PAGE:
a group of students in a campus garden, working, with the sky in the background

Oxy is home to a number of restoration sites where thoughtful landscaping decisions have been used in order to reduce our water consumption, provide habitat for wildlife and promote biodiversity, and make our campus more resilient in the face of a changing climate.

Contrary to popular belief, Los Angeles is not a desert! While we do have hot, dry summers, the City of LA is actually a Mediterranean climate, which means we also have mild, wet winters. Southern California has a unique mix of semi-arid, desert, Mediterranean, and mountain climates, each hosting a slightly different ecosystem. Oxy is lucky to be in a county considered to be a biodiversity hot spot, with over 4,000 distinct species of plants and animals! SoCal native landscapes such as chaparral, oak woodlands, wetlands, and riparian areas characterize Los Angeles County, and Oxy’s landscape reflects some of these key natural features on our campus. Here are a few of our latest restoration projects, in order of most to least recent.

UEPI Native Garden

In 2023, a student independent study project assessed the feasibility of replacing the grass lawn at 1541 Campus Road, which houses the Urban and Environmental Policy Institute (UEPI), with a native garden. Graham Luethe ’26’s project ended with a presentation to the Director of Facilities explaining the environmental and economic benefits of the native garden, and with Facilities’ approval and a $13,500 LADWP Turf Replacement Program rebate, Graham’s project took root over the Spring 2024 semester.

The turf replacement project at UEPI was tied into the curriculum of an Urban and Environmental Policy class, UEP 247: Urban Agriculture and Native Landscaping, with students not only learning about the importance of urban green spaces and drought-resistant plant benefits, but actually participating in such themes by spending class time changing the topography of the land to retain more water, planting native plants to reduce the need for maintenance and irrigation, and visiting other examples of native gardens in the city. 

The Microforest 

In the fall of 2023, Professor of Biology Gretchen North’s Plant Form and Function class, joined by about 40 volunteers from the community, broke ground on a project to plant a “microforest” on Oxy’s campus. A micro forest, designed by botanist Akira Miyawaki, “mirrors the exceptional climate resilience of thickets of indigenous trees in Japan… by densely packing small squares of land with native plants, which in turn conserves water, sequesters carbon, lowers temperatures, and reestablishes plant, fungi, and animal biodiversity.” In Los Angeles, all of these qualities are desired characteristics as we face the compounding impacts of climate change, and Oxy is not the first to adopt this concept in the city. There is a microforest in Griffith Park at the Bette Davis Picnic area, piloted by the Los Angeles Parks Foundation in 2021. Since then, a few others have popped up, including one in Ascot Hills Park just a few minutes away in El Sereno.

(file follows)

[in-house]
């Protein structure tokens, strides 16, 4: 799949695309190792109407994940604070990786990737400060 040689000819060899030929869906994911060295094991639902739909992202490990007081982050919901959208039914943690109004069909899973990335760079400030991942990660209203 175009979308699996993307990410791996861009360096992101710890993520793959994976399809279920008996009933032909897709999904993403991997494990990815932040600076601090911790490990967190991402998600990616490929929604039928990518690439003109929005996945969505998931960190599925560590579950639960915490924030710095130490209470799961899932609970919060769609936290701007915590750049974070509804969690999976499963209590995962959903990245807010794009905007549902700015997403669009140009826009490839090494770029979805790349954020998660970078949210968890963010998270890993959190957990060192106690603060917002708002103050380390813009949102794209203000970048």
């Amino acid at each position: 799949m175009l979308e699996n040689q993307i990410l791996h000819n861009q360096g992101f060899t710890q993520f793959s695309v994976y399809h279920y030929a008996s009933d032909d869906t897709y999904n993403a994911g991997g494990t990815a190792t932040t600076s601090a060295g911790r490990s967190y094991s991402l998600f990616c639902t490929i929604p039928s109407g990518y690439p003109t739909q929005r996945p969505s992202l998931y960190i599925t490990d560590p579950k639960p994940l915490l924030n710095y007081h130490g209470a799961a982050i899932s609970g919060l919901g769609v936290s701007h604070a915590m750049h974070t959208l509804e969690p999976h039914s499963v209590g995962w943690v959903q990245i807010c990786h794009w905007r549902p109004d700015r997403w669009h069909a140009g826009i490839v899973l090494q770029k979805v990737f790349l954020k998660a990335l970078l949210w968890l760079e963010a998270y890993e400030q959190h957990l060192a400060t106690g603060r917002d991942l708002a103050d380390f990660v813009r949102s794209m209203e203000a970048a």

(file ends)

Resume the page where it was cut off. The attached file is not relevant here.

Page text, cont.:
Oxy’s microforest features trees such as elderberry, black walnut, and a variety of oaks, which, once established, have the potential to sequester enough carbon to offset the equivalent of 650 miles driven in an average car. As the trees age, this sequestration will increase exponentially. This plays a role in our carbon footprint, acting as a “carbon sink,” absorbing some of the greenhouse gasses emitted on campus, all the while absorbing storm water and lowering the temperature of the surrounding air. 

This site is home to 141 individual plants from 29 varieties of native trees, shrubs, and perennial plants, which means it is a hotspot for urban biodiversity and will attract more wildlife to campus, thereby improving our local ecosystem and allowing for even greater opportunities for students and professors to use the campus as a living laboratory.

Fiji Hill 

The Oxy Food, Energy, and Sustainability Team’s (FEAST) mission includes a goal to restore the 40 acres of Fiji Hill to its native habitat. Fiji Hill is located at the highest point of campus and has a 360-degree view of Northeast LA, including sites of DTLA, the San Gabriel mountains, and beyond. FEAST, which maintains a number of native restoration projects on campus, has so far planted dozens of native plants on Fiji Hill, which is also home to Oxy’s one-megawatt solar array. 

Norris Pollinator Garden 

Established in 2015 as a result of a collaboration between FEAST, the Oxy Biology Department, the Audubon Center at Debs Park, and Facilities Management, the Norris Native Pollinator Garden features at least nine varieties of California native plants that provide food and shelter for a diverse pollinator network, including bees, butterflies, flies, bats, and hummingbirds.

Gretchen North Coastal Sage Scrub Garden

This site, named in honor of John W. McMenamin Endowed Chair in Biology Dr. Gretchen North, was a result of a field experiment conducted by Diego Zapata ’20 in 2017. The plants, including several of the plants that characterize the Coastal Sage Scrub plant communities in California, were grown from seed in order to test differential growth rates in restoration settings. 

Stewie Butterfly Garden

With a goal of providing nectar and homes for larvae for native butterfly species, the Stewie Butterfly Garden is maintained by FEAST, the “Food, Energy, and Sustainability Team.” Plants include Deerweed (Acmispon glaber), California Buckwheat (Eriogonum fasciculatum), Arroyo Lupine (Lupinus succulentus), and Narrowleaf Milkweed (Asclepias fascicularis). Insect visitors include native butterfly species like hairstreaks, blue butterflies, and monarchs. 

Contact Sustainability
Office of Sustainability

1600 Campus Road M-6
Los Angeles, CA 90041